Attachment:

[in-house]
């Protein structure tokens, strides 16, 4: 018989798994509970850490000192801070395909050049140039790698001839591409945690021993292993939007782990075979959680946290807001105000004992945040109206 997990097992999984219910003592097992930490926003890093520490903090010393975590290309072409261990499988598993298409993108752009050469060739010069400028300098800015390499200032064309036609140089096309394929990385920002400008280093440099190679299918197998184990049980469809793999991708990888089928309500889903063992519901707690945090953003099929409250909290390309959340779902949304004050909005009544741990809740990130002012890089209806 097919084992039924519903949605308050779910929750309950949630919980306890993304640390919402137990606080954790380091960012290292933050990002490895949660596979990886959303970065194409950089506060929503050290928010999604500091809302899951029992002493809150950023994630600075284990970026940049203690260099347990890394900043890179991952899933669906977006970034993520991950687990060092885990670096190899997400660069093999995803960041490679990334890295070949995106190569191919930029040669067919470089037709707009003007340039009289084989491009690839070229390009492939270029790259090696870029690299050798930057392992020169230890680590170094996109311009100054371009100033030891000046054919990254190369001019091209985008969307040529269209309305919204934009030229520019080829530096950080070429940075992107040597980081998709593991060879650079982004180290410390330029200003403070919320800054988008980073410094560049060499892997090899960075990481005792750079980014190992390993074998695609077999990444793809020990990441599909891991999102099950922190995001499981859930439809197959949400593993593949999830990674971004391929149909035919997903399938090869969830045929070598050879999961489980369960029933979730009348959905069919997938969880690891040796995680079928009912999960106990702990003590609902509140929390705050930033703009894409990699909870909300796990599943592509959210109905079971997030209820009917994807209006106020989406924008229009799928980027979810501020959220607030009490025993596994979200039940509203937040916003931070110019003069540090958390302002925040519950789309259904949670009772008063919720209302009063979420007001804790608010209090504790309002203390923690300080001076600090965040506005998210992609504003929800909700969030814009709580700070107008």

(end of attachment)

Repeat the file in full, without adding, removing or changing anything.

[in-house]
């Protein structure tokens, strides 16, 4: 018989798994509970850490000192801070395909050049140039790698001839591409945690021993292993939007782990075979959680946290807001105000004992945040109206 997990097992999984219910003592097992930490926003890093520490903090010393975590290309072409261990499988598993298409993108752009050469060739010069400028300098800015390499200032064309036609140089096309394929990385920002400008280093440099190679299918197998184990049980469809793999991708990888089928309500889903063992519901707690945090953003099929409250909290390309959340779902949304004050909005009544741990809740990130002012890089209806 097919084992039924519903949605308050779910929750309950949630919980306890993304640390919402137990606080954790380091960012290292933050990002490895949660596979990886959303970065194409950089506060929503050290928010999604500091809302899951029992002493809150950023994630600075284990970026940049203690260099347990890394900043890179991952899933669906977006970034993520991950687990060092885990670096190899997400660069093999995803960041490679990334890295070949995106190569191919930029040669067919470089037709707009003007340039009289084989491009690839070229390009492939270029790259090696870029690299050798930057392992020169230890680590170094996109311009100054371009100033030891000046054919990254190369001019091209985008969307040529269209309305919204934009030229520019080829530096950080070429940075992107040597980081998709593991060879650079982004180290410390330029200003403070919320800054988008980073410094560049060499892997090899960075990481005792750079980014190992390993074998695609077999990444793809020990990441599909891991999102099950922190995001499981859930439809197959949400593993593949999830990674971004391929149909035919997903399938090869969830045929070598050879999961489980369960029933979730009348959905069919997938969880690891040796995680079928009912999960106990702990003590609902509140929390705050930033703009894409990699909870909300796990599943592509959210109905079971997030209820009917994807209006106020989406924008229009799928980027979810501020959220607030009490025993596994979200039940509203937040916003931070110019003069540090958390302002925040519950789309259904949670009772008063919720209302009063979420007001804790608010209090504790309002203390923690300080001076600090965040506005998210992609504003929800909700969030814009709580700070107008």